You might have read here or on other blogs that SOA isn’t a purpose. It is a means to an end. The same goes for all the technologies that we use when implementing a SOA, or an architecture, or an application in general. So I wanted to share the next video with you since I think that it – in an even broader perspective – shows this point. Technology itself is not good or bad. It all boils down to how we as people use it.
An earlier post on how cookies are used to track you, explained how tracking cookies work. This post will show you how to stop websites from tracking you using Firefox 4. This latest release has a Do-not-track feature that lets you tell websites you don’t want your browsing behavior tracked.
By turning on the Do-not-track feature, Firefox tells websites you visit that you don’t want your browsing behavior tracked. Please note that honoring this setting is voluntary. To put it differently websites are not required to respect it.
Turning on the Do-not-track feature in Firefox 4
Click the Firefox button at the top of your browser window and click options.
Make sure you’re on the Advanced panel.
Select the General tab.
In the browsing section check the Tell websites I do not want to be tracked.
Click OK to leave
Check the Tell websites I do not want to be tracked option
There is a growing number of Twitter Apps that trick you into giving them access to your account and so enabling them to send spam on your behalf. Should you (like me at least once) fall for this trap, here is an easy way to prevent further damage. Use the following url: http://twitter.com/settings/connections or click the links that are highlighted in the screen shot on the right to manage your Twitter connections.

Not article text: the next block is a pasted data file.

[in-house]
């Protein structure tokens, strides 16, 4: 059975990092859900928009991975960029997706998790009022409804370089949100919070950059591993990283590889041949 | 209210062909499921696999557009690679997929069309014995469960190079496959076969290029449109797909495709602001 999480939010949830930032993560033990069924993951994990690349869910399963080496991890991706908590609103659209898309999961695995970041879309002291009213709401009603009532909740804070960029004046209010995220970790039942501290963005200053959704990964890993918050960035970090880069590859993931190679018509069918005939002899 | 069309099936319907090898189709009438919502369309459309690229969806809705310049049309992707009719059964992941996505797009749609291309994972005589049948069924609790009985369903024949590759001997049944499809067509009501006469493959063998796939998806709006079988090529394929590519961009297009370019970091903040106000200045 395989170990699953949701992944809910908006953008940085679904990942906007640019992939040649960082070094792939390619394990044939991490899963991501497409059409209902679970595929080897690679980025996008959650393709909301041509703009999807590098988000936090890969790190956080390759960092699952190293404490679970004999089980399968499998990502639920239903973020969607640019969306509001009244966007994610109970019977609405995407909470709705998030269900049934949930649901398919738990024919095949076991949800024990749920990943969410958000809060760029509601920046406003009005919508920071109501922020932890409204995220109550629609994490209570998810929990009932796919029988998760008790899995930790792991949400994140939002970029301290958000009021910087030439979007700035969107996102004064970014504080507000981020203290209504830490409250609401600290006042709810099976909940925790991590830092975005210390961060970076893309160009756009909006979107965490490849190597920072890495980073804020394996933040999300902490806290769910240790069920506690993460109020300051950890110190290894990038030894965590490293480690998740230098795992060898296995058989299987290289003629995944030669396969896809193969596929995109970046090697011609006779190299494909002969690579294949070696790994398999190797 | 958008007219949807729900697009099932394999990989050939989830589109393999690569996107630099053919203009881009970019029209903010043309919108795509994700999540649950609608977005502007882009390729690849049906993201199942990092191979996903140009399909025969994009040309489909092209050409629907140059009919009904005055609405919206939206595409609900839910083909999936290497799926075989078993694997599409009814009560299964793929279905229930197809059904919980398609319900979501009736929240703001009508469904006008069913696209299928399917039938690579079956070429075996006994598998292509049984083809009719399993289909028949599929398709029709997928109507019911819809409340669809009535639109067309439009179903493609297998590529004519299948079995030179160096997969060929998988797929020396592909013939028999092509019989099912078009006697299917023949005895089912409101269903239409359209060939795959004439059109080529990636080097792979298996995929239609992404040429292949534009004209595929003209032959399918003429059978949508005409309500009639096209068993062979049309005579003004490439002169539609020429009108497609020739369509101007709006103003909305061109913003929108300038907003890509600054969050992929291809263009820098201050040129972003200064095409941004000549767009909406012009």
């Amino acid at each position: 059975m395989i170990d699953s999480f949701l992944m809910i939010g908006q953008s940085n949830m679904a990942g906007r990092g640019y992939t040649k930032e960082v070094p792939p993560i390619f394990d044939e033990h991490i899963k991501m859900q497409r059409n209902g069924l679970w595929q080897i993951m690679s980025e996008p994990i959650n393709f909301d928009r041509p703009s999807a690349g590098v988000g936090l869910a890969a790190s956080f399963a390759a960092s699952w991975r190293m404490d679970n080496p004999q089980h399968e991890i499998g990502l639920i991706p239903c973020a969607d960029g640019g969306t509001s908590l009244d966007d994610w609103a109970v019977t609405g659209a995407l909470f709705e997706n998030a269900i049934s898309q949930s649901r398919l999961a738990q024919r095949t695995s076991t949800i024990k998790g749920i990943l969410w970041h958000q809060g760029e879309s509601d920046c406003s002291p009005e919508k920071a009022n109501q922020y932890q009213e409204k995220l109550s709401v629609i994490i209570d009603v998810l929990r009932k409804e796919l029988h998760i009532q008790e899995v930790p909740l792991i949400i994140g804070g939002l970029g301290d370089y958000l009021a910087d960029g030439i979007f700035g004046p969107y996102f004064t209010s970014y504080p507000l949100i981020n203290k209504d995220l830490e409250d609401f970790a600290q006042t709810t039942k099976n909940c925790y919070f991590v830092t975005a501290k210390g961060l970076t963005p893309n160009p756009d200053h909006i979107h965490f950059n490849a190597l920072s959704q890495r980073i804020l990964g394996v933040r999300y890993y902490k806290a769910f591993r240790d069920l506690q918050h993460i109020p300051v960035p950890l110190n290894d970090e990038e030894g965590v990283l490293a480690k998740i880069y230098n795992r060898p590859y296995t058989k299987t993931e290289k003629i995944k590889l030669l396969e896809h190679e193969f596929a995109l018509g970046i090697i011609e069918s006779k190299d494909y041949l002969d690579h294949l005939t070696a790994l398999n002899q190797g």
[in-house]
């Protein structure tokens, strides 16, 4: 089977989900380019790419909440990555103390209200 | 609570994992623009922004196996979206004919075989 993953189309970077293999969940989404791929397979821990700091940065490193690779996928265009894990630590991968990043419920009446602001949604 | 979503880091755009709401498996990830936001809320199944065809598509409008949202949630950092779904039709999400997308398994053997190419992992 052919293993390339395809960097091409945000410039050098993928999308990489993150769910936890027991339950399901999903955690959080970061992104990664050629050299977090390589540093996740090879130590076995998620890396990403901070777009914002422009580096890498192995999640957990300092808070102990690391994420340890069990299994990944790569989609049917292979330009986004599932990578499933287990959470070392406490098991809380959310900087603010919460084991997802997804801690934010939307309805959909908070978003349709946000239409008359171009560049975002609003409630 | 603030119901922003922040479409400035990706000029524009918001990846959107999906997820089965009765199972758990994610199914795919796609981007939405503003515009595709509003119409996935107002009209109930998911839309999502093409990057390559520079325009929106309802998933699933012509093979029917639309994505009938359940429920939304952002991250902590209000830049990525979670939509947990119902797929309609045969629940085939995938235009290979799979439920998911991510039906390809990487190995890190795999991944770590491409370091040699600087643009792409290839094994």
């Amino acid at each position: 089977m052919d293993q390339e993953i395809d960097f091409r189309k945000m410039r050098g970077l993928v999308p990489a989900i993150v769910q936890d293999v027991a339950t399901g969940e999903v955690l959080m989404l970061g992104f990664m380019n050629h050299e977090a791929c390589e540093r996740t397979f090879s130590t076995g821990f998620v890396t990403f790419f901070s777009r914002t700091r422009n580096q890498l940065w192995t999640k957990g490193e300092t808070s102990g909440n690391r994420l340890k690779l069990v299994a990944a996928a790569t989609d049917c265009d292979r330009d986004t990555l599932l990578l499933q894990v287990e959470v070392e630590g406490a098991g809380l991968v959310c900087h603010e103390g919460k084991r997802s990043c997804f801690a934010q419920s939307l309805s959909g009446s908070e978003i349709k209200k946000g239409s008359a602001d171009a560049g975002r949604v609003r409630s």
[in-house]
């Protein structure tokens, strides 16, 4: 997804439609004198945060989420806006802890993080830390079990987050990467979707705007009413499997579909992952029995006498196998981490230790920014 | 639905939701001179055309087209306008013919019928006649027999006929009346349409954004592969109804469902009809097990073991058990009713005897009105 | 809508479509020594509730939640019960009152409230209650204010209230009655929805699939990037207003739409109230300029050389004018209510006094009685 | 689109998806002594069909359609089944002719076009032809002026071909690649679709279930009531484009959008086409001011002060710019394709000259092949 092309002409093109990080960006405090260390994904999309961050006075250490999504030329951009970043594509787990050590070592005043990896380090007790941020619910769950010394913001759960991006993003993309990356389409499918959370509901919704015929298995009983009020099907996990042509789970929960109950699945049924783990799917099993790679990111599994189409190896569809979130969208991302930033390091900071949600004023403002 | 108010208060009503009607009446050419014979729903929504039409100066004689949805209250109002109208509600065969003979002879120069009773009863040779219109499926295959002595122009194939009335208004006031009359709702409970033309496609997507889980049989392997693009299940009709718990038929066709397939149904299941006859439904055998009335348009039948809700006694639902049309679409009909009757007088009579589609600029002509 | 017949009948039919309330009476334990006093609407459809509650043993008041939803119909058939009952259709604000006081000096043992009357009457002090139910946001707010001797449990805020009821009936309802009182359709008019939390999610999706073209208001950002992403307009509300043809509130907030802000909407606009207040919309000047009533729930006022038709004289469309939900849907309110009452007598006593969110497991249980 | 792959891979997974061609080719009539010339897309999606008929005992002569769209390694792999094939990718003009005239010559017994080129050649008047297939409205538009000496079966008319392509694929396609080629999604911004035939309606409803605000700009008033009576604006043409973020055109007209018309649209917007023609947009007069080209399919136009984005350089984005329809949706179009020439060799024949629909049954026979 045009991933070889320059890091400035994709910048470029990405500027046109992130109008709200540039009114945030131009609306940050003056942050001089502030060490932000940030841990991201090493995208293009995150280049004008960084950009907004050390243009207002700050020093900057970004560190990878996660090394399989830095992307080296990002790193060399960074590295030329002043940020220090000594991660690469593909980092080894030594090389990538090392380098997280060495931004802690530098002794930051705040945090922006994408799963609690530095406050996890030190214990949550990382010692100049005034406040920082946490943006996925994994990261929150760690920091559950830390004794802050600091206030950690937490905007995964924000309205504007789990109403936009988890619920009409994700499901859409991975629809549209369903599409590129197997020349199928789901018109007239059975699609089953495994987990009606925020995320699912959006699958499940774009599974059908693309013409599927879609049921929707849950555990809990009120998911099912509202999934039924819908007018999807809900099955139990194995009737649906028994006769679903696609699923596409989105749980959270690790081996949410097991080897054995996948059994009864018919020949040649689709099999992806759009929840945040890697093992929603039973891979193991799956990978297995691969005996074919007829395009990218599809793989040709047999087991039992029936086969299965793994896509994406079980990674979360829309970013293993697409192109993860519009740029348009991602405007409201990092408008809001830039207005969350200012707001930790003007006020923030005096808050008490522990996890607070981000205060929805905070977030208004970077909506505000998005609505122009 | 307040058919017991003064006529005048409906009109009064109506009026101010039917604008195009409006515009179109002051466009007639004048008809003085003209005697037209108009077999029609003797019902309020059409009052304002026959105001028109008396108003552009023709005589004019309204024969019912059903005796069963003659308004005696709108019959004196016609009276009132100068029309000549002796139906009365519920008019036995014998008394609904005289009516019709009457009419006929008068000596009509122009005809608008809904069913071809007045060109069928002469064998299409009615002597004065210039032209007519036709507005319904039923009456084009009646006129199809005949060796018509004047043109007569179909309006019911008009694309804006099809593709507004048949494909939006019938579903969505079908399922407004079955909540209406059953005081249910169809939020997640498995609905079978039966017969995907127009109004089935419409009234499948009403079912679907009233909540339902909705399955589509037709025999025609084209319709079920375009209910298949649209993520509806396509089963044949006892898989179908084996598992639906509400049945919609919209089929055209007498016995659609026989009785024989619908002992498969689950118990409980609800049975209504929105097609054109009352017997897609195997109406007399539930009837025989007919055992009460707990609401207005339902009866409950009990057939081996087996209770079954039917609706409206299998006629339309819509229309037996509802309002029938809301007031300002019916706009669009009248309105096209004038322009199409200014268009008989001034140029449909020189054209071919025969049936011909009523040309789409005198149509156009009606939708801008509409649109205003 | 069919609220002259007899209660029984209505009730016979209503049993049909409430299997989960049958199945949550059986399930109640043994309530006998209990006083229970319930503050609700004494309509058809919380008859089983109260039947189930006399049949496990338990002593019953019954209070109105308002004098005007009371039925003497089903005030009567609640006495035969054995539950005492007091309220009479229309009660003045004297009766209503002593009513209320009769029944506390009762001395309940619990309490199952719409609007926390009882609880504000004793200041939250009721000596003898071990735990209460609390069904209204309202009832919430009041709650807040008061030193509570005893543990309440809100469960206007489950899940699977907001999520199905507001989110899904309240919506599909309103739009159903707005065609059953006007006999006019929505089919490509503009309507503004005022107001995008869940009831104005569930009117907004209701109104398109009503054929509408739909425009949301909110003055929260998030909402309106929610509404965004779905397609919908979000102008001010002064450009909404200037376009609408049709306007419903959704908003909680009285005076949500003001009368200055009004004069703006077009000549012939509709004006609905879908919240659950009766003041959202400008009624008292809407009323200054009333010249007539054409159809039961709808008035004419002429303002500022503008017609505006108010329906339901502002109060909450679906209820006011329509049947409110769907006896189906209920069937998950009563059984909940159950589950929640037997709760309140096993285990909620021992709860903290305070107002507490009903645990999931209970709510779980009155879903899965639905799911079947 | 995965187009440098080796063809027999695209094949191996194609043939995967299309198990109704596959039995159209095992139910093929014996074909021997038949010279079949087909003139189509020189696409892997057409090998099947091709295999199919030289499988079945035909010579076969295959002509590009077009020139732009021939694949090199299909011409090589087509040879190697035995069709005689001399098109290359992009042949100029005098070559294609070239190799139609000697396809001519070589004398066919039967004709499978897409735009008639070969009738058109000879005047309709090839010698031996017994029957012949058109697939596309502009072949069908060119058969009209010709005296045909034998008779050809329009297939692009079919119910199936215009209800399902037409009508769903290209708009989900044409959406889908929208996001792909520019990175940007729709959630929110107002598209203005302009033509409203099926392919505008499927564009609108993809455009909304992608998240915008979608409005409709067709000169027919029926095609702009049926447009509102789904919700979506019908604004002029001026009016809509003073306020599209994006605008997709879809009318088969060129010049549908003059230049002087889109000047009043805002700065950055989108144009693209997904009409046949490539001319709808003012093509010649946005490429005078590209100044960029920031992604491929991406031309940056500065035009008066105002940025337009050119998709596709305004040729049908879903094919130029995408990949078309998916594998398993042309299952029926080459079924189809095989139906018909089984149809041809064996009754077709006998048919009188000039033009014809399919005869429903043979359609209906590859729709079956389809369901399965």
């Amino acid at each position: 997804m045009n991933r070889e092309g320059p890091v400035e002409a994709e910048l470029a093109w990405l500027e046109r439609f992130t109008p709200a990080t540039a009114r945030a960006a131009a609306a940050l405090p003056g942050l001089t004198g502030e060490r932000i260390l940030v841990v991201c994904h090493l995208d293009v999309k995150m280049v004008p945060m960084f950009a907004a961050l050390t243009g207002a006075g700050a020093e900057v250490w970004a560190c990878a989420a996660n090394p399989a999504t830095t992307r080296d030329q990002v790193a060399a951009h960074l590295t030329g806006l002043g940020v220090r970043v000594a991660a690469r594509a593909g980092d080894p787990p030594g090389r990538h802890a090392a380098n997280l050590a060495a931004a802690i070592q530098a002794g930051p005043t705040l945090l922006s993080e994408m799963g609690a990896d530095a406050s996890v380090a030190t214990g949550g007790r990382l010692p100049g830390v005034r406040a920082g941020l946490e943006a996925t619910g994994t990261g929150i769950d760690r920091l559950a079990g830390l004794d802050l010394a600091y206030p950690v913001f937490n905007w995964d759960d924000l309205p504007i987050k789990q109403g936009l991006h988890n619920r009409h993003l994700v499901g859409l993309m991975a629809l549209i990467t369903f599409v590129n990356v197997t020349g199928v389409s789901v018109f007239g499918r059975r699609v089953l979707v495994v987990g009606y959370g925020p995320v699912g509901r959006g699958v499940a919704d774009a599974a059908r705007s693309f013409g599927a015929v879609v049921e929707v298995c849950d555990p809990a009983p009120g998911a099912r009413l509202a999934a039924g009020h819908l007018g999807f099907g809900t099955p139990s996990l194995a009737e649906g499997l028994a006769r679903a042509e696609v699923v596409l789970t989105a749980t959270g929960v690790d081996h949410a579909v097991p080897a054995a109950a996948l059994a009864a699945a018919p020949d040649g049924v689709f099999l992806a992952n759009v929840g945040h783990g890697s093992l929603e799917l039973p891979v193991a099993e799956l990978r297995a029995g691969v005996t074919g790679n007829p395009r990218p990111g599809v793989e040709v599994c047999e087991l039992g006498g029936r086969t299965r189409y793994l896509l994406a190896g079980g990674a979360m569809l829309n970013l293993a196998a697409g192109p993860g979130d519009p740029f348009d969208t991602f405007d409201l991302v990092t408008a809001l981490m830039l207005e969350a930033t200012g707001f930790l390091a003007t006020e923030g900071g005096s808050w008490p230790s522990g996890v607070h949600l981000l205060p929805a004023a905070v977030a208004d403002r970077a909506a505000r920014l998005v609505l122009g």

After that you just click Revoke Access below the Application that is using your account to spam others. An example is depicted in the screen shot below (for a non spamming App):
“We strongly believe in the power of IT. Information technology makes real change possible and that does not always have to mean huge investments. We distinguish ourselves by clearly defined improvement projects, with involvement of both IT and business in which collaboration with customers is essential. Achieving Specialization is our confirmation that we are doing well. It continues our long relationship with Oracle and gives our customers the confidence to work with a qualified party. ”
Bas Diepen, senior manager of Alliances and Channels at Oracle:
Whitehorses know how to keep changes small and simple, no matter how big projects are. We are pleased that the investment they have made in gaining knowledge and Oracle skills, is now reflected in achieving this Specialized status.”